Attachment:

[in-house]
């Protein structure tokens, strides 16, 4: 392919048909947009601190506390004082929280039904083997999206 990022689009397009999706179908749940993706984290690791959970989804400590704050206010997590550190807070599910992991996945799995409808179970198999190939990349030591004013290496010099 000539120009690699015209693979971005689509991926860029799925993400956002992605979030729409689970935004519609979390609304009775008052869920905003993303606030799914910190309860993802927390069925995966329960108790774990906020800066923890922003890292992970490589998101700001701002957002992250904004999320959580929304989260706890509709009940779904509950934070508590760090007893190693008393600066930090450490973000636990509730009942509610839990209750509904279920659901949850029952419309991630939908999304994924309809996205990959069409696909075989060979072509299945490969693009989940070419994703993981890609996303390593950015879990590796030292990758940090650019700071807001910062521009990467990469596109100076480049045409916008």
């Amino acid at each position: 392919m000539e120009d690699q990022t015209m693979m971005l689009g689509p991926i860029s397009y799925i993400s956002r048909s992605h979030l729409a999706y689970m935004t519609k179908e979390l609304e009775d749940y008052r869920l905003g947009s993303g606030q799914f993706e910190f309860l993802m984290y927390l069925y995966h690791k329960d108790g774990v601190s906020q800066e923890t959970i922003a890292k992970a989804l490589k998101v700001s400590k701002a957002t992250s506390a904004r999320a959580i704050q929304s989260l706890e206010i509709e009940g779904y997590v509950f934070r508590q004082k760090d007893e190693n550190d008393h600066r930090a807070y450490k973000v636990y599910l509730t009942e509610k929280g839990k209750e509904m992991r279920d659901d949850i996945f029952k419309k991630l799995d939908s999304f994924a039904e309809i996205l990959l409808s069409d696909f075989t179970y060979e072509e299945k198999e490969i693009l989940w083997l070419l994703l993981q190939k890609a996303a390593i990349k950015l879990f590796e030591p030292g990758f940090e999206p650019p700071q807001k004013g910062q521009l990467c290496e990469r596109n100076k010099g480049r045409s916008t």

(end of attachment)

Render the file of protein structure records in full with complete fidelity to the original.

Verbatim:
[in-house]
């Protein structure tokens, strides 16, 4: 392919048909947009601190506390004082929280039904083997999206 990022689009397009999706179908749940993706984290690791959970989804400590704050206010997590550190807070599910992991996945799995409808179970198999190939990349030591004013290496010099 000539120009690699015209693979971005689509991926860029799925993400956002992605979030729409689970935004519609979390609304009775008052869920905003993303606030799914910190309860993802927390069925995966329960108790774990906020800066923890922003890292992970490589998101700001701002957002992250904004999320959580929304989260706890509709009940779904509950934070508590760090007893190693008393600066930090450490973000636990509730009942509610839990209750509904279920659901949850029952419309991630939908999304994924309809996205990959069409696909075989060979072509299945490969693009989940070419994703993981890609996303390593950015879990590796030292990758940090650019700071807001910062521009990467990469596109100076480049045409916008």
């Amino acid at each position: 392919m000539e120009d690699q990022t015209m693979m971005l689009g689509p991926i860029s397009y799925i993400s956002r048909s992605h979030l729409a999706y689970m935004t519609k179908e979390l609304e009775d749940y008052r869920l905003g947009s993303g606030q799914f993706e910190f309860l993802m984290y927390l069925y995966h690791k329960d108790g774990v601190s906020q800066e923890t959970i922003a890292k992970a989804l490589k998101v700001s400590k701002a957002t992250s506390a904004r999320a959580i704050q929304s989260l706890e206010i509709e009940g779904y997590v509950f934070r508590q004082k760090d007893e190693n550190d008393h600066r930090a807070y450490k973000v636990y599910l509730t009942e509610k929280g839990k209750e509904m992991r279920d659901d949850i996945f029952k419309k991630l799995d939908s999304f994924a039904e309809i996205l990959l409808s069409d696909f075989t179970y060979e072509e299945k198999e490969i693009l989940w083997l070419l994703l993981q190939k890609a996303a390593i990349k950015l879990f590796e030591p030292g990758f940090e999206p650019p700071q807001k004013g910062q521009l990467c290496e990469r596109n100076k010099g480049r045409s916008t």